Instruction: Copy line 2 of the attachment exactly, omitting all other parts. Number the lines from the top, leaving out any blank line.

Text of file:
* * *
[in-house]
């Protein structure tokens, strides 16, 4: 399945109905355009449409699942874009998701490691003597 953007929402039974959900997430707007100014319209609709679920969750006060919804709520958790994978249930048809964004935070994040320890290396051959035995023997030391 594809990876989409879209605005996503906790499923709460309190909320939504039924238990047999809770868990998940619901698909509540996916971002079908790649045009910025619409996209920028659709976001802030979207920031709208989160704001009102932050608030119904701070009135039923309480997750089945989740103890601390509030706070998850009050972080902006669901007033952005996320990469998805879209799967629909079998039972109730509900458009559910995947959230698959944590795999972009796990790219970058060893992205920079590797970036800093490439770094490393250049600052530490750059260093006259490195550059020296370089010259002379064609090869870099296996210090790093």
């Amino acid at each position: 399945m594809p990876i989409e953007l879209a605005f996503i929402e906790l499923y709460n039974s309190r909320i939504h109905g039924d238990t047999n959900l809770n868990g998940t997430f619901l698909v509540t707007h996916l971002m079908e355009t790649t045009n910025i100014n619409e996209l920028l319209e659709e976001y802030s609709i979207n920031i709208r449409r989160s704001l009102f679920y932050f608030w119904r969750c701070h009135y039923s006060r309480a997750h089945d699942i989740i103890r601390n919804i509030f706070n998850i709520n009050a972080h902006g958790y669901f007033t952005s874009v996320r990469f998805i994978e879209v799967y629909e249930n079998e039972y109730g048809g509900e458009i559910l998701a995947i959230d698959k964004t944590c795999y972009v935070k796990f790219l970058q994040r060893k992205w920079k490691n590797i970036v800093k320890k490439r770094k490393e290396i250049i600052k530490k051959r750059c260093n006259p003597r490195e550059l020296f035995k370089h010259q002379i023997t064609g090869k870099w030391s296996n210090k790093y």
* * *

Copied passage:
């Protein structure tokens, strides 16, 4: 399945109905355009449409699942874009998701490691003597 953007929402039974959900997430707007100014319209609709679920969750006060919804709520958790994978249930048809964004935070994040320890290396051959035995023997030391 594809990876989409879209605005996503906790499923709460309190909320939504039924238990047999809770868990998940619901698909509540996916971002079908790649045009910025619409996209920028659709976001802030979207920031709208989160704001009102932050608030119904701070009135039923309480997750089945989740103890601390509030706070998850009050972080902006669901007033952005996320990469998805879209799967629909079998039972109730509900458009559910995947959230698959944590795999972009796990790219970058060893992205920079590797970036800093490439770094490393250049600052530490750059260093006259490195550059020296370089010259002379064609090869870099296996210090790093």